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Pro Bono Law Merger


Thursday, 14th November 2013 at 9:32 am
Staff Reporter, Journalist
Leading pro bono legal organisations in Victoria and NSW have joined forces to create Australia’s biggest agency connecting lawyers prepared to offer free legal service, to Not for Profit organisations and cases that would otherwise go without.

Thursday, 14th November 2013
at 9:32 am
Staff Reporter, Journalist


1 Comments


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Pro Bono Law Merger
Thursday, 14th November 2013 at 9:32 am

Leading pro bono legal organisations in Victoria and NSW have joined forces to create Australia’s biggest agency connecting lawyers prepared to offer free legal service, to Not for Profit organisations and cases that would otherwise go without.

The new organisation – Justice Connect – replaces PILCH Victoria and PILCH NSW.

“The merger brings together the combined forces of an army of more than 10,000 pro bono lawyers and barristers from individual practices and about 50 law firms willing to take on people and organisations in cases that serve the greater public good,” Fiona McLeay, Chief Executive Officer of Justice Connect, said.

“The integrated organisation will include a who’s who of the legal world, including representation from leading law officers, judges and human rights champions; many have been part of significant cases that have changed the course of legal history.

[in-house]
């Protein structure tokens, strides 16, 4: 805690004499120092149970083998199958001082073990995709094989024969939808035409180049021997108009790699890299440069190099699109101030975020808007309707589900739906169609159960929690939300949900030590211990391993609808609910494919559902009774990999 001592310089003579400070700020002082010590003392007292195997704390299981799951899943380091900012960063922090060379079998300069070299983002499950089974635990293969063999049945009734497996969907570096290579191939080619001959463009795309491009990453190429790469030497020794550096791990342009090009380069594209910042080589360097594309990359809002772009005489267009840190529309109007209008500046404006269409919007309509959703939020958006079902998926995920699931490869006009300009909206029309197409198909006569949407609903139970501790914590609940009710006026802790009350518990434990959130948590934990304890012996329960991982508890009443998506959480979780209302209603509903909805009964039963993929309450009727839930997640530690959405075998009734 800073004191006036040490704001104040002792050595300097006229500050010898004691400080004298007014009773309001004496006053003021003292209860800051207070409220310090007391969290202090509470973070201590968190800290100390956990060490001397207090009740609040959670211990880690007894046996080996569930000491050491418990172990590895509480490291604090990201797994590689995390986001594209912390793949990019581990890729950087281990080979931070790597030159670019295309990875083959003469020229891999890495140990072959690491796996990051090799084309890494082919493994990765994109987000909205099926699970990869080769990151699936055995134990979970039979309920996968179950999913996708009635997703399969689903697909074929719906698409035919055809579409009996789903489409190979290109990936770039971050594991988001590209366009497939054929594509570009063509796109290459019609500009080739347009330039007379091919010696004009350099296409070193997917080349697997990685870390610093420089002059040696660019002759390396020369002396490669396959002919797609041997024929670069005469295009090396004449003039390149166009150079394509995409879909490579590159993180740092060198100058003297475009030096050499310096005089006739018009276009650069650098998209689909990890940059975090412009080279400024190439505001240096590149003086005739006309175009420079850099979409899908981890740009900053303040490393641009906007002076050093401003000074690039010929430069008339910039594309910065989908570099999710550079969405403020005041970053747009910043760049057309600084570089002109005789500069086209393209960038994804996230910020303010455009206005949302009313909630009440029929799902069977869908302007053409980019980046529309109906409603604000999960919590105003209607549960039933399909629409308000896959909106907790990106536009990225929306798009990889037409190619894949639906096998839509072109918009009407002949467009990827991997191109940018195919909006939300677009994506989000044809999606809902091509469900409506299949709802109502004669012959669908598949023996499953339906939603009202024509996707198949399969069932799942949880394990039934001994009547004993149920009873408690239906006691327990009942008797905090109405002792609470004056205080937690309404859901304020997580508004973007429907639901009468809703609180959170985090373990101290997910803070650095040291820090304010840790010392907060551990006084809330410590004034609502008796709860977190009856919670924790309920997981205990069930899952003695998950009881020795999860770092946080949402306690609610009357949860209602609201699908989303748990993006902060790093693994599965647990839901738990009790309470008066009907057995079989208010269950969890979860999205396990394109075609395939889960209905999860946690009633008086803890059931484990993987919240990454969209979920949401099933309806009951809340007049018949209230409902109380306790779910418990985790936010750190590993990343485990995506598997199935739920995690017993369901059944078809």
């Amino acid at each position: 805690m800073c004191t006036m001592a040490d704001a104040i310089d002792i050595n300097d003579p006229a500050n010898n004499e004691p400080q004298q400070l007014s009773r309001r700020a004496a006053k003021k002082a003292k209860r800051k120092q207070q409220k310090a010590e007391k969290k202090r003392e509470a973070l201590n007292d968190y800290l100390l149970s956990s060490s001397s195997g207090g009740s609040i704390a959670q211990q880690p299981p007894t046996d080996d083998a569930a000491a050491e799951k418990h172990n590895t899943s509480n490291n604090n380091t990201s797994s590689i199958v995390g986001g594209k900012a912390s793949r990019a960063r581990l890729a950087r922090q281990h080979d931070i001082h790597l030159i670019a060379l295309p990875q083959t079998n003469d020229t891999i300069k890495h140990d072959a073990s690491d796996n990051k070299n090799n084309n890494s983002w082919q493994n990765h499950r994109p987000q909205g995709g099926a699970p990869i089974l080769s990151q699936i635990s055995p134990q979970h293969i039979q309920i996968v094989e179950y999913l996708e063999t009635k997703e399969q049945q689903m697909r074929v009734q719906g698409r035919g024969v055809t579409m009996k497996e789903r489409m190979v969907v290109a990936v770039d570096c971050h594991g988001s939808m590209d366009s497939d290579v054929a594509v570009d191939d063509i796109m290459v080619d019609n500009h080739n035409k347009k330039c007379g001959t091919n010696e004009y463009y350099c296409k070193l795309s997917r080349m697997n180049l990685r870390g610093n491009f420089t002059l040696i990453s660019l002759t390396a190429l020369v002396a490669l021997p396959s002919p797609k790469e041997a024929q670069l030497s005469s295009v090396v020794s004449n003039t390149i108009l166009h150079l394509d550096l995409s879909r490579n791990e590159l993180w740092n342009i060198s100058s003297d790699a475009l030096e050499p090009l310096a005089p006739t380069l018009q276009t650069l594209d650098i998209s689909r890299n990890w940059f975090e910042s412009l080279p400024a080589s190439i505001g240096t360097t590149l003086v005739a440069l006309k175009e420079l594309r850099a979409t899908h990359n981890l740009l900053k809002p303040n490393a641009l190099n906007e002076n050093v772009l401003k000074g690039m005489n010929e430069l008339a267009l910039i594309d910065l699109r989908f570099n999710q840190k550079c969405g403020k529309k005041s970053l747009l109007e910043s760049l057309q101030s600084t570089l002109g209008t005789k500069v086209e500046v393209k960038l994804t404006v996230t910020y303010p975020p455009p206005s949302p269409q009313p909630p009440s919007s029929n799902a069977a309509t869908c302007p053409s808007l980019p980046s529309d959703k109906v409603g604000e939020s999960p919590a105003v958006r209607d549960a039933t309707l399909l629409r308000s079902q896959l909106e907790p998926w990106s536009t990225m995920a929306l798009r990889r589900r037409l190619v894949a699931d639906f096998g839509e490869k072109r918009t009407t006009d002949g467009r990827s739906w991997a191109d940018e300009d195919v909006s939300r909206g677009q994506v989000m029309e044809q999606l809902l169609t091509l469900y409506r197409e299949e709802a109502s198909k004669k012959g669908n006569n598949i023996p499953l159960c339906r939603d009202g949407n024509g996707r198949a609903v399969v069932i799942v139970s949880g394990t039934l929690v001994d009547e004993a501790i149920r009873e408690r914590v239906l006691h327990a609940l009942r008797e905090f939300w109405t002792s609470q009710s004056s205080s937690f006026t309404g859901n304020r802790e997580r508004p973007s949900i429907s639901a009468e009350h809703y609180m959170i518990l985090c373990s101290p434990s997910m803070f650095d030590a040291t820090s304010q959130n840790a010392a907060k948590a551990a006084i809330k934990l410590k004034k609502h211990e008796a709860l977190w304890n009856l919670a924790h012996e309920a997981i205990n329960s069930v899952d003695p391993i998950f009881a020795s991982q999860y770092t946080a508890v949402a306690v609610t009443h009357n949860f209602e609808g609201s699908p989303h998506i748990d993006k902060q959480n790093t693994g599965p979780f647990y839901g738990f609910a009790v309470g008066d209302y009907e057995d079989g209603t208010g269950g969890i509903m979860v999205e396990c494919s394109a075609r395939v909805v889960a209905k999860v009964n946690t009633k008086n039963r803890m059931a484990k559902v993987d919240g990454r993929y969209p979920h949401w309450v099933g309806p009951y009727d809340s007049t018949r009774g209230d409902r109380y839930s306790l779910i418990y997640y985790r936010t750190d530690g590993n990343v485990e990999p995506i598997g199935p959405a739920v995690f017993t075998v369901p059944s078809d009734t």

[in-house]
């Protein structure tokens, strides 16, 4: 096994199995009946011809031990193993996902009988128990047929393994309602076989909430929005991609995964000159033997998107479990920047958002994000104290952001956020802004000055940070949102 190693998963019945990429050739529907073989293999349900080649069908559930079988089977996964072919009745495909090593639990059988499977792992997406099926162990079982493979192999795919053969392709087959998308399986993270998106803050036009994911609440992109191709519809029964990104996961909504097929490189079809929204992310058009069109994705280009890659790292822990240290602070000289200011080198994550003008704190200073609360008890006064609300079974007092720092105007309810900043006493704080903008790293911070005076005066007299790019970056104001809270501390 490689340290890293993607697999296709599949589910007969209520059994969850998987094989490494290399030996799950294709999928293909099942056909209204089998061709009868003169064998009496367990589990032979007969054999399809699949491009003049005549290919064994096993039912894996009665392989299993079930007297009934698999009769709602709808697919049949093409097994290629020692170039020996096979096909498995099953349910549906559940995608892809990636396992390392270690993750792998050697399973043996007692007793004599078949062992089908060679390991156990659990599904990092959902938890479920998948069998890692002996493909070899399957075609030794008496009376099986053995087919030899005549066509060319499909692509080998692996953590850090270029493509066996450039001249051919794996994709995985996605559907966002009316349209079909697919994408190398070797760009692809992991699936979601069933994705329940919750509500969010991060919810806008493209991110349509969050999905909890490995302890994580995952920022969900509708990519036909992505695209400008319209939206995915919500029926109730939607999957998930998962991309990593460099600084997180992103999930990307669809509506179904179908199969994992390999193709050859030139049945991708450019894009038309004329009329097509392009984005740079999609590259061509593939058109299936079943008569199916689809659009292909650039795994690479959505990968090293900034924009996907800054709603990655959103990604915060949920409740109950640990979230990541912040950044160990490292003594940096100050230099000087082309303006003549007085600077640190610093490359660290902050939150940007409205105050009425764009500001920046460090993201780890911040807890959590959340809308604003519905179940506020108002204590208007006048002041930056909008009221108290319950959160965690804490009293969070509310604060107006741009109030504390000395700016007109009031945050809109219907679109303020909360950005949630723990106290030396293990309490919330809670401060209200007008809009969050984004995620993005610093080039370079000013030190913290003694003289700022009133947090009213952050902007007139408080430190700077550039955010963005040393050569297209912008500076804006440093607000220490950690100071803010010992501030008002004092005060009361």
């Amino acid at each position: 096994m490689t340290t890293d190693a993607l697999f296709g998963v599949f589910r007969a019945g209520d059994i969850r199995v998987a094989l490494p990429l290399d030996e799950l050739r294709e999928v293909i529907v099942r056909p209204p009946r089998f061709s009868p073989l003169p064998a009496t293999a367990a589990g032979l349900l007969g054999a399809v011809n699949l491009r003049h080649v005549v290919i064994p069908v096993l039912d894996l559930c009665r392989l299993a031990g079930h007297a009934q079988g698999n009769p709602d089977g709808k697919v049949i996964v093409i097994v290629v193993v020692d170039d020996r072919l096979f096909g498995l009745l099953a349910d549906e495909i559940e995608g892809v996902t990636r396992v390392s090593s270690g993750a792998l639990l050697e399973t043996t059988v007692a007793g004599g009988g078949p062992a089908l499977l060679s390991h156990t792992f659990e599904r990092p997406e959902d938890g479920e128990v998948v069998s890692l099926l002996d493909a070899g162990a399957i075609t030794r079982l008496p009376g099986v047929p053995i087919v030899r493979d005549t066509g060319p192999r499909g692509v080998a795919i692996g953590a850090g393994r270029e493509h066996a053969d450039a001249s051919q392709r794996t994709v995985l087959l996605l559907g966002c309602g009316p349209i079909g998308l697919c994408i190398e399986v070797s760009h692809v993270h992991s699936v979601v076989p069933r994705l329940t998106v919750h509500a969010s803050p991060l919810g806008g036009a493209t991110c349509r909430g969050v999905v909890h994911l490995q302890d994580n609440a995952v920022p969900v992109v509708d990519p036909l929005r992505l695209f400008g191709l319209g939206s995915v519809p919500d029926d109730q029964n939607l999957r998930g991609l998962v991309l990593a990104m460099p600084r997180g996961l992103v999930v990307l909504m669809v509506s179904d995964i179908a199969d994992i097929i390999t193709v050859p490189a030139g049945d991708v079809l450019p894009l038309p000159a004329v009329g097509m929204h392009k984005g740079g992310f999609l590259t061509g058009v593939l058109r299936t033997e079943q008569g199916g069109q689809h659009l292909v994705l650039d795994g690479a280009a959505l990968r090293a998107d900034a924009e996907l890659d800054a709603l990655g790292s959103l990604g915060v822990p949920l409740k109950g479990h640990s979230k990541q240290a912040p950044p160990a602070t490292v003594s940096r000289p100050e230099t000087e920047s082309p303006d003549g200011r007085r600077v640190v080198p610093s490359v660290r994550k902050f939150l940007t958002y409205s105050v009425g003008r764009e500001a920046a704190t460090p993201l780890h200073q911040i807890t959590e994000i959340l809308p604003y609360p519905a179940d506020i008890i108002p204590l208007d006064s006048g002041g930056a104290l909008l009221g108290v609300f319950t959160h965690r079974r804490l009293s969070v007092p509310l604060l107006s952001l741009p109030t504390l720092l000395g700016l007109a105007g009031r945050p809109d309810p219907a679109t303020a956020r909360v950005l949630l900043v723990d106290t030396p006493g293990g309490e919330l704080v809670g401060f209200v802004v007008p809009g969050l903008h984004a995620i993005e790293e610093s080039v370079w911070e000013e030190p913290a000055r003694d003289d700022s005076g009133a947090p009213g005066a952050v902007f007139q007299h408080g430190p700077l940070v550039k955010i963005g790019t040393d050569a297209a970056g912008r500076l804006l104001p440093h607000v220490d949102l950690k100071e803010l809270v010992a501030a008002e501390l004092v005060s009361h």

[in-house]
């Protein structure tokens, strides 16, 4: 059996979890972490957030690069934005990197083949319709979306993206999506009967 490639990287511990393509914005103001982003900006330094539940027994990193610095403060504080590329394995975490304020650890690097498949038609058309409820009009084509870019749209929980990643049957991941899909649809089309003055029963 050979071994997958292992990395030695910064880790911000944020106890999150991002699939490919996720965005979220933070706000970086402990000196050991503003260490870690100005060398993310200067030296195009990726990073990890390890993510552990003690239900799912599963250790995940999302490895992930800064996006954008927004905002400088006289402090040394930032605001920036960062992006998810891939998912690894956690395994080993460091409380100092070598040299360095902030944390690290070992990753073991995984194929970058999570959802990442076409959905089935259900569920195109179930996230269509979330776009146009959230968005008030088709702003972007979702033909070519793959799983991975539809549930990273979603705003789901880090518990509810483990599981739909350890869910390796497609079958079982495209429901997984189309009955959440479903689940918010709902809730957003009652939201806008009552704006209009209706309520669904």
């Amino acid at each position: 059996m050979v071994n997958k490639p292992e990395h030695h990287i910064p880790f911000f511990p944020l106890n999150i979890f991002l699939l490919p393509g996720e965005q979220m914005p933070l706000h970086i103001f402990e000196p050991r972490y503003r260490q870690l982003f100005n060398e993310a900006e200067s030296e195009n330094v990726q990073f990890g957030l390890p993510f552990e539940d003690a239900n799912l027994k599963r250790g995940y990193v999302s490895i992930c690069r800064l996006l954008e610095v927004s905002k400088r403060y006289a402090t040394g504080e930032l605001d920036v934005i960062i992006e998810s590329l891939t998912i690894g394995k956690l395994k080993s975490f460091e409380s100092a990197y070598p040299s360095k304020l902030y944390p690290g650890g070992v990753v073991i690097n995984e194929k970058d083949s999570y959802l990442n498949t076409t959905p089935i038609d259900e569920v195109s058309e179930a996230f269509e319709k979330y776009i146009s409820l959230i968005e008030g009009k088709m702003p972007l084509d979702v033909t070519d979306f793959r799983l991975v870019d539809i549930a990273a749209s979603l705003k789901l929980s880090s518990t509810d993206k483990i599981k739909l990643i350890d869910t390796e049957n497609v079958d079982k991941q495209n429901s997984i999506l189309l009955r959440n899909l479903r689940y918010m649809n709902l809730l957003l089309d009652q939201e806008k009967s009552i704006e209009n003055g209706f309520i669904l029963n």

“These include the Tampa, Stolen Wages cases, exploitation of international workers on 457 visas, asylum seekers and refugee policy challenges, Gunns 20 and discrimination cases dating back to the early ‘90s when a sole parents’ group was refused use of a hall in Castlemaine on the basis they were ‘immoral’ and the 14-year-old girl who fought the AFL for the right to play footy in 2008.

“If not for PILCH in NSW and Victoria connecting these people and organisations with legal resources, they would not have had a voice. As Justice Connect, we are looking forward to seeing the spirit of pro bono thrive, where we can better connect resources and expertise across two states.

“Now more than ever we need Justice Connect to act as the lightning rod for those in the profession committed to pro bono – from the largest firms through to the smallest practices and individual barristers. We play a critical role in marshalling the resources of the legal profession to serve the homeless, the elderly, the socially and economically disadvantaged and the charitable and Not for Profit  community organisations that support them.

“We can find the Goliaths who will work with the Davids out there so the odds are evened up and they can be heard in our legal system.”

The new Justice Connect website replaces the two previous PILCH websites.

In Victoria, PILCHConnect says it will now be known as Not-for-Profit Law to avoid confusion.


Staff Reporter  |  Journalist |  @ProBonoNews


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One Comment

  • Charles Misi says:

    Taking the Queensland Government Department of ATSI Policy to court to deliver full payment of Stolen Wages to Indigenous recipients.

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